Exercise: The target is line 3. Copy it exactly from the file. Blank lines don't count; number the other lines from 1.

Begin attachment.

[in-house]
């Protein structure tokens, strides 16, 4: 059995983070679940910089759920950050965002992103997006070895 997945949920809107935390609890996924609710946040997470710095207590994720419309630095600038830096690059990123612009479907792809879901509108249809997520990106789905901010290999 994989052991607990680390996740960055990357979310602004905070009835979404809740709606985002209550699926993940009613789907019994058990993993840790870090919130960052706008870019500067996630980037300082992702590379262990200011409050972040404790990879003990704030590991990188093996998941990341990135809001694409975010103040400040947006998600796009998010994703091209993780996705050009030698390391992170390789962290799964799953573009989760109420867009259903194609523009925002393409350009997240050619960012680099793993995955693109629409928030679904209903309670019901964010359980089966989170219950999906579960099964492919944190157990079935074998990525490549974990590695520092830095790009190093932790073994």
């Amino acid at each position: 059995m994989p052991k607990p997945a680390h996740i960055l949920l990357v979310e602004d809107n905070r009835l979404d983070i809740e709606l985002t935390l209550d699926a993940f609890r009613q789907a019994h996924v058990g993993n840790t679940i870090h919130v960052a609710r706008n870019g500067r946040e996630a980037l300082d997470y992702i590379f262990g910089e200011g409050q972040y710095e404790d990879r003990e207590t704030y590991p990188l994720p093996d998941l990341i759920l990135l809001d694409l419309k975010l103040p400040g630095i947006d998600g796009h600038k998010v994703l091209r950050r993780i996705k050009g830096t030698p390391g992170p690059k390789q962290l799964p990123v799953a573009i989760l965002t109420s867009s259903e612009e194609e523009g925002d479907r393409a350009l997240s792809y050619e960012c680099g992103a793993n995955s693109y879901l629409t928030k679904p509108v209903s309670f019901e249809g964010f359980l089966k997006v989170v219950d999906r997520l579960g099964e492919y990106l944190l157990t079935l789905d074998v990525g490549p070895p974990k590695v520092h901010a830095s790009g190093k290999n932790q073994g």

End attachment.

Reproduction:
């Amino acid at each position: 059995m994989p052991k607990p997945a680390h996740i960055l949920l990357v979310e602004d809107n905070r009835l979404d983070i809740e709606l985002t935390l209550d699926a993940f609890r009613q789907a019994h996924v058990g993993n840790t679940i870090h919130v960052a609710r706008n870019g500067r946040e996630a980037l300082d997470y992702i590379f262990g910089e200011g409050q972040y710095e404790d990879r003990e207590t704030y590991p990188l994720p093996d998941l990341i759920l990135l809001d694409l419309k975010l103040p400040g630095i947006d998600g796009h600038k998010v994703l091209r950050r993780i996705k050009g830096t030698p390391g992170p690059k390789q962290l799964p990123v799953a573009i989760l965002t109420s867009s259903e612009e194609e523009g925002d479907r393409a350009l997240s792809y050619e960012c680099g992103a793993n995955s693109y879901l629409t928030k679904p509108v209903s309670f019901e249809g964010f359980l089966k997006v989170v219950d999906r997520l579960g099964e492919y990106l944190l157990t079935l789905d074998v990525g490549p070895p974990k590695v520092h901010a830095s790009g190093k290999n932790q073994g």